A turkey vulture at Fort Zachary Taylor. MARK HEDDEN/Keys Weekly

I bounced off of Tom McGuane’s novel “Panama” the first couple times I tried to read it. It seemed arrhythmic, and fraught with a preternatural diction that lost me. I just couldn’t hit a groove.

Then one day I was heading to South Florida for the first time, and I slid the slim volume in a jacket pocket to give it one last try. I started it in the airport and got so engrossed I almost missed the call for my flight. It was the story of a reprobate rock star whose career had collapsed so he’d come back to his hometown – Key West – in a 1970s version of shame. The book was actually pretty punk rock, not in the sense of low production values and minimal audience, but in the way its narrator caromed around the world, seeking mishap and barreling through social norms, a combination of wounded and aggressive and generally [screwed] up. The story had a lot of unrequited love, as well as fraught and complicated familial relations, and it was deeply funny. So yeah, it spoke to me.

“Panama” was only 175 pages long. I finished it as the plane was landing in West Palm Beach and decided it was the best book ever. (It’s still top 10. Maybe top five.) 

My ex-girlfriend picked me up with her new boyfriend and told me we were going to Key West for the weekend. I remember getting stuck in traffic on the 18 Mile Stretch, looking for alligators in the canals and hearing Prince’s “Sign of the Times” for the first time. (“In France, a skinny man died of a big disease with a little name…”) We ate a terrible dinner at Rumrunners, then wandered around for a long time, trying to find the ocean, and failing.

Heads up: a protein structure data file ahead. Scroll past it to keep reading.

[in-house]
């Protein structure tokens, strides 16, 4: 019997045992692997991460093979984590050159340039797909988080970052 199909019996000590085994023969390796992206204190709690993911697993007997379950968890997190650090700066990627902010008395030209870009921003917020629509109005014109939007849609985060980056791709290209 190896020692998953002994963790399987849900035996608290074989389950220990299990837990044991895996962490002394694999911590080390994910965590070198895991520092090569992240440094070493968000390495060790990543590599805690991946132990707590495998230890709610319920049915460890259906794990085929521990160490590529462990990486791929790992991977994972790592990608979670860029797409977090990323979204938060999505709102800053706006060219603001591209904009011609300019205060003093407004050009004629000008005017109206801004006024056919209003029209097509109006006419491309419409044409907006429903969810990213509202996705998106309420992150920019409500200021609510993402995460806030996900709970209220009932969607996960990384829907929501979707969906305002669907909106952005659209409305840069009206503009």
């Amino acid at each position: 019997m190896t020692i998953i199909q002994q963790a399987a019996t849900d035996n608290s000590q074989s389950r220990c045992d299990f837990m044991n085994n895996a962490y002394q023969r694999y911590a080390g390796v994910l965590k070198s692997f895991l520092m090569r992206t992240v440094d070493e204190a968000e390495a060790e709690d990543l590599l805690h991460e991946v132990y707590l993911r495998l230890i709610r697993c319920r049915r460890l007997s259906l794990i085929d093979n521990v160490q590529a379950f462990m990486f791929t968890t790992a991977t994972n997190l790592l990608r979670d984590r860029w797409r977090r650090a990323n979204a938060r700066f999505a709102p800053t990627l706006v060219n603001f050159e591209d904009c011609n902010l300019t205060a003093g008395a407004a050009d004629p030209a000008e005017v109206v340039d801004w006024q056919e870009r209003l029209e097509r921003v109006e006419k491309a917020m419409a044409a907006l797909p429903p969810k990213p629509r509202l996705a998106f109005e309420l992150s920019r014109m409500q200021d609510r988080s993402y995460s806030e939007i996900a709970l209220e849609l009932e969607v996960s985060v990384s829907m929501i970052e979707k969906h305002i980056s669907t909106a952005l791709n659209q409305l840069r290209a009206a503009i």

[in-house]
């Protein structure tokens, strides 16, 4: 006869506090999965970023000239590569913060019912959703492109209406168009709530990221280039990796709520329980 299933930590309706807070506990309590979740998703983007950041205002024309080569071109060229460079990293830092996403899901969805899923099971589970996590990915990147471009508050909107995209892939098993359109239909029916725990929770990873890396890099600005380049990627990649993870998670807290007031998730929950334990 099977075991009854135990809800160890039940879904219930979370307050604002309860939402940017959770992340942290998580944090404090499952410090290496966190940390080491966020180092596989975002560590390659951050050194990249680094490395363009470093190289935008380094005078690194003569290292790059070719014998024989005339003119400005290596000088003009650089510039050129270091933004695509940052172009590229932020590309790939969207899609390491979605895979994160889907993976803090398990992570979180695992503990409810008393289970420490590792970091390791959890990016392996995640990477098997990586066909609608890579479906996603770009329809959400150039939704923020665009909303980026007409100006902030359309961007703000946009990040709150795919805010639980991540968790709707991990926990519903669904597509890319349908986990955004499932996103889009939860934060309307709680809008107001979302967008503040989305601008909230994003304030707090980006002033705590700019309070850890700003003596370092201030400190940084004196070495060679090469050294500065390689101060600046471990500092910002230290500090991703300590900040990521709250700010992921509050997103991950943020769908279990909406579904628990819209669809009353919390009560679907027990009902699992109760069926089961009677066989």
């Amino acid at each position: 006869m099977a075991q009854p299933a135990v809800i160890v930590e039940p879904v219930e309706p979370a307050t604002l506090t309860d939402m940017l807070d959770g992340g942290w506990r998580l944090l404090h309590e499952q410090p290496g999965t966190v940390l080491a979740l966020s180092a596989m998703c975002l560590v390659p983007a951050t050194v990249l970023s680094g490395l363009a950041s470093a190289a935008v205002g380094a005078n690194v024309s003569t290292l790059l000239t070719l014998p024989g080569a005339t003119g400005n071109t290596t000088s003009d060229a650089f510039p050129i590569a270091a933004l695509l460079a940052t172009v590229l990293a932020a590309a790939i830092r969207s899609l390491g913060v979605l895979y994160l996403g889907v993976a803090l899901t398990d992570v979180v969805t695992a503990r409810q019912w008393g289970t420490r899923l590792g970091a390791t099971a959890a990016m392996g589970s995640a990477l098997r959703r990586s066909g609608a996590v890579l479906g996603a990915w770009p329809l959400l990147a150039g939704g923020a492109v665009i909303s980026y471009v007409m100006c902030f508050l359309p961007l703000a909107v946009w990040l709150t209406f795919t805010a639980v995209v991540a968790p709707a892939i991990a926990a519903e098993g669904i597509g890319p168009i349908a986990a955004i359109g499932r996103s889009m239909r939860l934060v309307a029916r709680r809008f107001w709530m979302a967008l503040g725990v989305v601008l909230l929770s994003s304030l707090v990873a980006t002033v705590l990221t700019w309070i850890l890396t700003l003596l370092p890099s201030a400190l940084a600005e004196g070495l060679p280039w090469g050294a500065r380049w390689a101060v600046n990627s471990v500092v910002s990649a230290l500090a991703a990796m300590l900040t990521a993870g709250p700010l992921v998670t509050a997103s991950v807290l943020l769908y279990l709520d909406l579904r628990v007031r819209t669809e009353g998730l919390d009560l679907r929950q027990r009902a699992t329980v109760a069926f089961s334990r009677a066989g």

I moved here a couple years later. “Panama” wasn’t about my Key West era – it was published in 1978 – but it’s a lens I’ve long viewed the island through, largely because it presented this place not as some boring warm-weather idyll, but as a living, breathing place rife with natural beauty, but also a lot of weird cultural undercurrents, a heavy dose of mischief, and a never- ending font of low-grade tropical seediness. In short, a place with possibilities. 

All of which is why it was so great to be among those in the packed house at the San Carlos Institute last Friday night for the screening of “All That Is Sacred” during the Key West Film Festival. The movie is a short documentary about the literary/fishing world of Key West in the 1970s, featuring such people as McGuane, his friends Richard Brautigan, Jim Harrison and Guy de la Valdene, all of whom have died, as well as McGuane’s future brother-in-law Jimmy Buffett, who died the day of the film’s premiere at the Telluride Film Festival. 

McGuane has, reluctantly I believe, been left as the last man standing.

There was a panel discussion afterwards, and McGuane was what you’d hope he’d be, funny, insightful and acerbic. Then the power went out, at which point McGuane continued to be funny, insightful and acerbic, but without amplification. People in the front row held up the flashlights on their phones to light McGuane and the filmmakers. The crowd hushed so you could hear, everyone leaning forward in their seats a bit. It was one of those beautiful Key West moments, but also a throwback to McGuane’s time here, when reliable electricity was far less assured. (My favorite learned fact of the evening: Jim Harrison stole the title “Legends of the Fall” from a story in progress on McGuane’s desk.)